Los Angeles tough earthquake retrofit rules, passed last year, could soon be joined by new laws in the affluent neighboring cities of Beverly Hills, Santa Monica, and West Hollywood that could mean that thousands of buildings would get upgrades aimed at helping them withstand seismic events, says the Los Angeles Times.
In January, Beverly Hills will be considering an ordinance that would bring mandatory retrofits to wood apartment buildings, especially soft-story buildings, also called dingbats.
These buildings have a “flimsy” first floor, often occupied by a carport or garage supported by just a few few columns. In the event of an earthquake, those columns could buckle, causing the upper floor to come down on whatever was below. It’s estimated that Beverly Hills has about 1,800 such units spread across 300 buildings.
“We’re really concerned about economic sustainability — wanting to make sure that in the event there’s an earthquake, we want to be able to get our community back and up and running with as little problem as we can,” David Yelton, deputy building official for Beverly Hills, told the Times.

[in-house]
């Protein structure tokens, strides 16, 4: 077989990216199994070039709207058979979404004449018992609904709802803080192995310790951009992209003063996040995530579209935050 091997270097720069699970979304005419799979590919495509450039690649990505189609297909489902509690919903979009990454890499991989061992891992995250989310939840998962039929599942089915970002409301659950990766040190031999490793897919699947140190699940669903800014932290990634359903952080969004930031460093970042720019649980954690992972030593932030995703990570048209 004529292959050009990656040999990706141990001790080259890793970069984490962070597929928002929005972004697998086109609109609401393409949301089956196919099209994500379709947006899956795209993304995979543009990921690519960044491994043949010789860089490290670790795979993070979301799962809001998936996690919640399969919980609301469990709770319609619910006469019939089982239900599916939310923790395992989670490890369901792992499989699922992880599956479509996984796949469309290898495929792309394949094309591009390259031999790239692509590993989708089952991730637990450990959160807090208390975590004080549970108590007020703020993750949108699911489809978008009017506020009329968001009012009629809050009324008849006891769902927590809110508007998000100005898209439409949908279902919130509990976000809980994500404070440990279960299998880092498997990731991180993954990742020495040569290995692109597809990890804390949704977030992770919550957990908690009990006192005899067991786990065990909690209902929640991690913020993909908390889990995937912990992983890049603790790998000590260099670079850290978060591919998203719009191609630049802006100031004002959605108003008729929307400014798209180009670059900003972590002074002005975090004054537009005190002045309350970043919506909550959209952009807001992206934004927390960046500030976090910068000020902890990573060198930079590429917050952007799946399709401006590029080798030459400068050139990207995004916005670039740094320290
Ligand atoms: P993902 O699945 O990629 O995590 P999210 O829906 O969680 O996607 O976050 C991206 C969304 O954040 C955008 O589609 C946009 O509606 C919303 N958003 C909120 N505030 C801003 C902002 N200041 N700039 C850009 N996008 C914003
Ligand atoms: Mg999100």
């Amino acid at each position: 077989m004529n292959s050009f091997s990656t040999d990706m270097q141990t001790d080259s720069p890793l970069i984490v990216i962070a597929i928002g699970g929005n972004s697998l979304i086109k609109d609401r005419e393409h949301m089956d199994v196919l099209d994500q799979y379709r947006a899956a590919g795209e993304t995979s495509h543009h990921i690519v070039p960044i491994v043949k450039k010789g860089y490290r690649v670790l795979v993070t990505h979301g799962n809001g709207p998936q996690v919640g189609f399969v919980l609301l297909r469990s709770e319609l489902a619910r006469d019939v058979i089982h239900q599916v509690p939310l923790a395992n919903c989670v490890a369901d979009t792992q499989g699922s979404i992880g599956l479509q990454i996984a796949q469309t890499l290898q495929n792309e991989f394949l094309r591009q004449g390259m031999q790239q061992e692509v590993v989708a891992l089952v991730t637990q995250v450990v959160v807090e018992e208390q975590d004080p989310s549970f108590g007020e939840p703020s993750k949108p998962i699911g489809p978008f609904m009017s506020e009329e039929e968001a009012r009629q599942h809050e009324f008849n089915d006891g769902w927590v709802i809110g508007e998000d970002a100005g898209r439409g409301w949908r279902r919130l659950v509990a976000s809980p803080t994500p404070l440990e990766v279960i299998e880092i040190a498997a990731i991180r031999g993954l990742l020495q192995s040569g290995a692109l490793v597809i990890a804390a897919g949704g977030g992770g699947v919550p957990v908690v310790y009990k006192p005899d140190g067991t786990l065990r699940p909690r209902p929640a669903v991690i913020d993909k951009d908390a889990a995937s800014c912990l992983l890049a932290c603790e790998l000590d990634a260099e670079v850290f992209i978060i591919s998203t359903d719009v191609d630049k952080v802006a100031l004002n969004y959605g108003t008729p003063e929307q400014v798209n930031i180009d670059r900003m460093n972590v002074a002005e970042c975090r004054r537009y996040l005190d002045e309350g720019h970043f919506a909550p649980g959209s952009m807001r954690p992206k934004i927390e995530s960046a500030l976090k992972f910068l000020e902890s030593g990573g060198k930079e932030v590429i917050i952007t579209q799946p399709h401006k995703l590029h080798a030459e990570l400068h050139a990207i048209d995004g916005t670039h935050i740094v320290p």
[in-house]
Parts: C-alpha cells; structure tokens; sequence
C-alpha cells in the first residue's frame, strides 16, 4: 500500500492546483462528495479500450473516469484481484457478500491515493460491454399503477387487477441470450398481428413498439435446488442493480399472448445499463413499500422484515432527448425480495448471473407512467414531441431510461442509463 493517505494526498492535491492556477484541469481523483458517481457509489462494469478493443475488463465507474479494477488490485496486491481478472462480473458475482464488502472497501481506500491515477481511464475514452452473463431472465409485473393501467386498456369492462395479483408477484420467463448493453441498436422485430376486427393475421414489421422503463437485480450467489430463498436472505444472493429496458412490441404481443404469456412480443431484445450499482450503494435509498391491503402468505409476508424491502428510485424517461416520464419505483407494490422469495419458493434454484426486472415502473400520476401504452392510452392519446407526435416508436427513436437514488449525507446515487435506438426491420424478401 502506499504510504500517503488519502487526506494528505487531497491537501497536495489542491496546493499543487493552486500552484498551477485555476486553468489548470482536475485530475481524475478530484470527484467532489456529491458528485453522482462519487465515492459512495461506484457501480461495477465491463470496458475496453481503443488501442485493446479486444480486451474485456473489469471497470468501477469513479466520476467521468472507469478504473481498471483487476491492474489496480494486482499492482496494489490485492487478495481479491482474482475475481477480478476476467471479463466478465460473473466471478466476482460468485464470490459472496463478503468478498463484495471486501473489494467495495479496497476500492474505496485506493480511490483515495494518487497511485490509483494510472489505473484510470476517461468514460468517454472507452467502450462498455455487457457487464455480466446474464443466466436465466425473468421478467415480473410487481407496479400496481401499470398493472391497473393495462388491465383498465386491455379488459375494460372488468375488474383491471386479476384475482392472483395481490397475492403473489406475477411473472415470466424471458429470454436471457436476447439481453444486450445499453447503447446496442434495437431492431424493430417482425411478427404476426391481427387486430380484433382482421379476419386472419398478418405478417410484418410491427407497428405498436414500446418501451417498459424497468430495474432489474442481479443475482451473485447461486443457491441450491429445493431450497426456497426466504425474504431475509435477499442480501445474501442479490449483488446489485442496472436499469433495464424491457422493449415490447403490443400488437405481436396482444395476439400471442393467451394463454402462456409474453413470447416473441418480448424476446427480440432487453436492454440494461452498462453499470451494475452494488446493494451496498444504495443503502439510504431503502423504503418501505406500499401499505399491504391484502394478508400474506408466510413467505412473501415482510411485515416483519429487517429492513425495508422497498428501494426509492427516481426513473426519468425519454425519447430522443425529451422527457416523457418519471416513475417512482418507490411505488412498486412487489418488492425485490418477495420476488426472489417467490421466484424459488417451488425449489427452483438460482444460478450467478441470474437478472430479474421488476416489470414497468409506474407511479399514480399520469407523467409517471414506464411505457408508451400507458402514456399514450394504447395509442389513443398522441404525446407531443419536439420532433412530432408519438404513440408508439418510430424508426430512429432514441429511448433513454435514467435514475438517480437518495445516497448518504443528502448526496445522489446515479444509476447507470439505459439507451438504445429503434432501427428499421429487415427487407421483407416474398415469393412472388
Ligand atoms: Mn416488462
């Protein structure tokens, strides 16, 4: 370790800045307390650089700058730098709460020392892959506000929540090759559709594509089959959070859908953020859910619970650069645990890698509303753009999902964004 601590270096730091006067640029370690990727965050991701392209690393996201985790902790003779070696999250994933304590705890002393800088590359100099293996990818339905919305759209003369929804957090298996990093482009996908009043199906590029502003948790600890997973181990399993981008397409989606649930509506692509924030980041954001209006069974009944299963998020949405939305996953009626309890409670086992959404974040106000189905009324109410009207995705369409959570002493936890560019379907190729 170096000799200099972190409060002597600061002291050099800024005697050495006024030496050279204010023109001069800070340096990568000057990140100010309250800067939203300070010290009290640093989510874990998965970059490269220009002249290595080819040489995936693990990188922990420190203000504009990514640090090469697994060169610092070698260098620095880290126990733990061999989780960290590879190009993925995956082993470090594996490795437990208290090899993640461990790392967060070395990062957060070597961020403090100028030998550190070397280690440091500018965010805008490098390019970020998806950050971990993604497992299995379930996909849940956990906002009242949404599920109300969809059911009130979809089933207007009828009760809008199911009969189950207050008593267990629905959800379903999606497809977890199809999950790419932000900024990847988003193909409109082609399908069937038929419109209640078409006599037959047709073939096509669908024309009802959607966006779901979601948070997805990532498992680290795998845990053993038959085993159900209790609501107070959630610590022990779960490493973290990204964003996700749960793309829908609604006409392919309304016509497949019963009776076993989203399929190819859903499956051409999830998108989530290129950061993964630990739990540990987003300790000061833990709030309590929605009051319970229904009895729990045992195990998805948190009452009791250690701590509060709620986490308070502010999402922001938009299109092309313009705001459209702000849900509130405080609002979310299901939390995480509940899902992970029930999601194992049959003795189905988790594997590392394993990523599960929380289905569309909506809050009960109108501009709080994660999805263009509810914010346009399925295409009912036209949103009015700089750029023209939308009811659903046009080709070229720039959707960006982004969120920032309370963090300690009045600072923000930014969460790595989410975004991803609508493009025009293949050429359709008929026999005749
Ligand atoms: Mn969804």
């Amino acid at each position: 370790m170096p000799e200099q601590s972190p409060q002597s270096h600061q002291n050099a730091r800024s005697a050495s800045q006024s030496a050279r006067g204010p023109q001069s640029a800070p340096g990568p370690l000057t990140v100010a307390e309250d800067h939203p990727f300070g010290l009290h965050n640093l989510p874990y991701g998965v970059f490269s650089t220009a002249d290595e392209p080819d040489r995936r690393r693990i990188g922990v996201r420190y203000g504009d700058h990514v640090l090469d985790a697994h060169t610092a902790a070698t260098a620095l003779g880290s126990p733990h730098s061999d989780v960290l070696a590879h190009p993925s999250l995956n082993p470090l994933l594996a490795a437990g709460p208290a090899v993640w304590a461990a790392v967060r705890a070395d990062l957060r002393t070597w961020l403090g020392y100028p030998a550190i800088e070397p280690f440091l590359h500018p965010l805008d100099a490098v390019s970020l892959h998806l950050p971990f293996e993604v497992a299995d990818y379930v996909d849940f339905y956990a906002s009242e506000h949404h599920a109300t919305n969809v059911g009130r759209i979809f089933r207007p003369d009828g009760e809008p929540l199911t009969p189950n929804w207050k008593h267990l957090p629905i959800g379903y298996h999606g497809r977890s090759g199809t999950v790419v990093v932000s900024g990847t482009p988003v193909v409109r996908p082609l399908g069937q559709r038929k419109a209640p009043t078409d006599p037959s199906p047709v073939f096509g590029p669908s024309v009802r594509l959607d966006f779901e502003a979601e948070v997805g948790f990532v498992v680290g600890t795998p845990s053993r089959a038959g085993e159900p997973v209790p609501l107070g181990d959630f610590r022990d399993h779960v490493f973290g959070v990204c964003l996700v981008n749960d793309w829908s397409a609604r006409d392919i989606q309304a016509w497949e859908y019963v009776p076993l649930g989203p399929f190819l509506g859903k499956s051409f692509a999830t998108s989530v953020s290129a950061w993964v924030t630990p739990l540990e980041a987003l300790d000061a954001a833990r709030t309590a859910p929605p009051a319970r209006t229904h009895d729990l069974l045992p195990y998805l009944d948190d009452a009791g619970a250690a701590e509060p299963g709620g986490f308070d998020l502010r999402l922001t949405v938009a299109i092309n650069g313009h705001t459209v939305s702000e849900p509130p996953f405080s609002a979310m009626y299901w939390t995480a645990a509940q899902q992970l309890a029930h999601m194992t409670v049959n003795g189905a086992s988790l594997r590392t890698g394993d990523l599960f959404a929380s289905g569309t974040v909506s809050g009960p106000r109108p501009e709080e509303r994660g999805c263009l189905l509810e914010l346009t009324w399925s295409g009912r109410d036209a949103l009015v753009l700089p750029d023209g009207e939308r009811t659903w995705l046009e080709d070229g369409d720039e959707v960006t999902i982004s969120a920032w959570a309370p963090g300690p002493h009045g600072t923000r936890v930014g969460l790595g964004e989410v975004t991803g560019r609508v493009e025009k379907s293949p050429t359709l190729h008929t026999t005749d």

Santa Monica and West Hollywood are mulling rules that would go beyond just dingbat retrofits—both are proposing seismic upgrades for concrete buildings as well as inspections and repairs for steel structures.
Santa Monica has actually had laws about retrofits for wood apartment buildings and concrete buildings and the inspection of steel structures since the 1990s, but just wasn’t good about enforcing them, says the Times. The city expects that over 2,200 buildings will need to be evaluated for potential retrofits.
West Hollywood anticipates that there are about 900 buildings that will need to be looked at; about 780 of those are believed to be soft-story-type structures.
Read the full Times story here.